Several business owners I know face a fiscal year-end right around the corner, on Dec. 31. And they are dreading it.
Why? Not because they had a bad year. It’s because, when they chose the calendar year-end to be their small business’s year-end, they didn’t think through all the pros and cons.
I covered a few considerations to keep in mind when choosing a year-end in last week's column. This week, we’re going to look at what to do if you want to change your year-end.
Why would you want to make that move? Maybe you are in the same position as a couple of businesses I know that face their busiest season now, too close to when their fiscal year-end runs with the calendar year-end.
I can think of two consumer-goods manufacturers that are really hopping during the holiday season. December is their biggest selling month of the year, and showing up on Dec. 31 or Jan. 2 to count inventory is not high on their, or their employee’s, wish list. They’d find it much easier if they had January or even February to let things cool down.
Another reason they might want to make a change: They may only now realize the personal tax-deferral opportunities they are missing out on (I covered that in the column last week).
Whatever the reason, be aware that, if you want to change your year-end, you need to ask permission from the Canada Revenue Agency (CRA).
Why does it care? It’s mostly because changing your year-end creates a short year (under 12 months of revenue and profit) in the year you do it, and that may create both corporate and personal tax advantages. Understandably, if deferring taxes is your only objective, you might not get an easy nod.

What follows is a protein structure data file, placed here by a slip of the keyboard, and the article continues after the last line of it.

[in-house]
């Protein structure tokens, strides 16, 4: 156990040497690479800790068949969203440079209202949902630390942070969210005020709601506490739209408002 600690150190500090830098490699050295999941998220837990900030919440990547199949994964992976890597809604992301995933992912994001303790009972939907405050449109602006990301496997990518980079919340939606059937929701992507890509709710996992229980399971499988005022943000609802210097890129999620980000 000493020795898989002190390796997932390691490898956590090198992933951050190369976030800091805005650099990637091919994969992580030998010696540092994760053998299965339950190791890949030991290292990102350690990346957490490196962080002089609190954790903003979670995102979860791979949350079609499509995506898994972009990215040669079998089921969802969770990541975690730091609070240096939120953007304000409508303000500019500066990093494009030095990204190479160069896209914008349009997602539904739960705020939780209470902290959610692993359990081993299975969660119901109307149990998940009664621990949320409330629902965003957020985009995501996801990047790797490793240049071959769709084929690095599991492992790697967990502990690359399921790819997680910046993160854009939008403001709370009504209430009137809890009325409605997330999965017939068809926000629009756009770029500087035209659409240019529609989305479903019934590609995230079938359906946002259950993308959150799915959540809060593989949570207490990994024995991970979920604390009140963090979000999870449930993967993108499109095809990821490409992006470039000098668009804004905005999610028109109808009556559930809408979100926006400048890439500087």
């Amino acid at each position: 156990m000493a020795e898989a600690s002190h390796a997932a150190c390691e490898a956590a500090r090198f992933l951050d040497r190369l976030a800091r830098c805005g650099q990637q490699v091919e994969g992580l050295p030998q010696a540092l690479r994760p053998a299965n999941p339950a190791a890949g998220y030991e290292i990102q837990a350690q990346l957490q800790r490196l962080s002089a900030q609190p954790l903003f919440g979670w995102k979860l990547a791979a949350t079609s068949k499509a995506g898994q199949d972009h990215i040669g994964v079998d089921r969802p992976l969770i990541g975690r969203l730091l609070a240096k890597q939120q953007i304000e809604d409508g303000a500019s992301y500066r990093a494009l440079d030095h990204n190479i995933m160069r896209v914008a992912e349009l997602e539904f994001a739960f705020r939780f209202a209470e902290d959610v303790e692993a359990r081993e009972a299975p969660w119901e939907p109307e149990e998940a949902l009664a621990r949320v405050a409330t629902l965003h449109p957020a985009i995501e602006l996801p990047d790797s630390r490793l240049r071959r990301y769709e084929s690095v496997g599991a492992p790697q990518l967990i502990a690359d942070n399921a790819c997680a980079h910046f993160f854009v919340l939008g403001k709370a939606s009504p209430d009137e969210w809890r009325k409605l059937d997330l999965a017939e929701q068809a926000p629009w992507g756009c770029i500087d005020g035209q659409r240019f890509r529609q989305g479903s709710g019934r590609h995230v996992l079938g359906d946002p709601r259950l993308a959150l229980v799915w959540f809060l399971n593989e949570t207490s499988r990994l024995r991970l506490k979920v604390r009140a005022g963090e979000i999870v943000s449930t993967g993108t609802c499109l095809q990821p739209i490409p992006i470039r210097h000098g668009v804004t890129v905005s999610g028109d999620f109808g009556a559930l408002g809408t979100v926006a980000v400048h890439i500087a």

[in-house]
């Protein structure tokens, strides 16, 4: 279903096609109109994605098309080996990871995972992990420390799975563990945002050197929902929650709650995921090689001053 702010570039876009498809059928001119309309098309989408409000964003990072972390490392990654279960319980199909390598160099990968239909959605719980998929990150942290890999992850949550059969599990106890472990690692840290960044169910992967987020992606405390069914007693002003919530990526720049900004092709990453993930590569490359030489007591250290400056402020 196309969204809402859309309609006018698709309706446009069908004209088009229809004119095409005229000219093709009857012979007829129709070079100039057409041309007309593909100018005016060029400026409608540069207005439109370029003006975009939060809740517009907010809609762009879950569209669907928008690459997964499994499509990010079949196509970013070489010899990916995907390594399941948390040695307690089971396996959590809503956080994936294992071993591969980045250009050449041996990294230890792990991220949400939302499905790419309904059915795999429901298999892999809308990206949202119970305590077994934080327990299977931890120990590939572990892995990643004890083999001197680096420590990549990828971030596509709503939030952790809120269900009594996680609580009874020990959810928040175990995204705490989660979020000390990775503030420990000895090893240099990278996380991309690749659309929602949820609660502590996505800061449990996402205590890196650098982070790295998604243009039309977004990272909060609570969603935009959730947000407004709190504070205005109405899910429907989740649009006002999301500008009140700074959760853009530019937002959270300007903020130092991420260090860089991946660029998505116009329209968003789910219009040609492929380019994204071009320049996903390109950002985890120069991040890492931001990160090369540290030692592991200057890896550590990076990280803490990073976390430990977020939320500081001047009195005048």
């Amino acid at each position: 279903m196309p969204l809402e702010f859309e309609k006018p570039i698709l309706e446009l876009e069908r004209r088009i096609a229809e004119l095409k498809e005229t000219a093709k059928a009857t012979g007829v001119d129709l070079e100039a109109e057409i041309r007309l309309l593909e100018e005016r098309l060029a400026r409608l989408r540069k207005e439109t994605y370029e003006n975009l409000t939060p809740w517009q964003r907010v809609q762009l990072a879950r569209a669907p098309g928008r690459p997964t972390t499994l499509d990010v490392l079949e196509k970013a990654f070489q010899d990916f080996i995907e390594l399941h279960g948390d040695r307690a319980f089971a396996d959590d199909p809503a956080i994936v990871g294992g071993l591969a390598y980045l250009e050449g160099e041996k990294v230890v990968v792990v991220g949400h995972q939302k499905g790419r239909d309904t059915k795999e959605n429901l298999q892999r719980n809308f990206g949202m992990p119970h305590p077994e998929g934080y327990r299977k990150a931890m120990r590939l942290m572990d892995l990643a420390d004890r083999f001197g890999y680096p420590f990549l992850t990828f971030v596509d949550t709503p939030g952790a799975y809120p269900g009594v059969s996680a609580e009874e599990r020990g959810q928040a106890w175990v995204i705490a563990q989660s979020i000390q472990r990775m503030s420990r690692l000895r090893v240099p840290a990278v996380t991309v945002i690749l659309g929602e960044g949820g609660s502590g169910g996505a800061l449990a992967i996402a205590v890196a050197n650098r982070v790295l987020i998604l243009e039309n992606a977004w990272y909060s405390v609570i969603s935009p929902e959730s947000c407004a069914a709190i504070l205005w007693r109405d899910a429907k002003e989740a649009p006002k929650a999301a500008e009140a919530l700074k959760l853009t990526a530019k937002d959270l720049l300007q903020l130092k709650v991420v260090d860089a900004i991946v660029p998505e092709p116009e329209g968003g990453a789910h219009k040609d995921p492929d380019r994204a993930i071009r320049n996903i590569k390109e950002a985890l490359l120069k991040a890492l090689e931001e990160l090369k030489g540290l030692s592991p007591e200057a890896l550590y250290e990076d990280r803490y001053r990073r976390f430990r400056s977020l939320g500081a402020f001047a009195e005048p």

With that said, the CRA recognizes there are other reasons why a company might need to make a change. If your reasons fall within its acceptable categories, it is likely to oblige.
But it won’t let you make a habit of it. So plan to get your fiscal year-end choice right.
The CRA will require you to submit a letter to your local tax office, requesting the fiscal date change and explaining why. You do not need to request permission if, for example, your business is being wound up and you are submitting a year-end that is short because of the fact your business will cease to operate.
You also don’t need to seek permission if your business has been acquired and is changing its year-end for reasons that relate to the acquisition (for example, the acquiring entity might want your business’s year end to match its own, to ease the coordination of consolidated statements).
For most businesses, a simple letter explaining the administrative and human resource benefits to this change, among the other explanations that might pertain to you and your business, should do the trick.
If you are a believer in the interpretations of the Mayan calendar that suggest Dec. 21 will be the end of the world as we know it, you may have been taking some fiscal liberties, seeing as you might not be worried about the implications.
For the rest of us though, executing a change to a small business’s year-end is not the end of the world but, rather, a new beginning that may simplify your business administration responsibilities, and create financial opportunities as well.
Special to The Globe and Mail
Chris Griffiths is the Toronto-based director of fine tune consulting, a boutique management consulting practice. Over the past 20 years, he has started or acquired and sold seven businesses.
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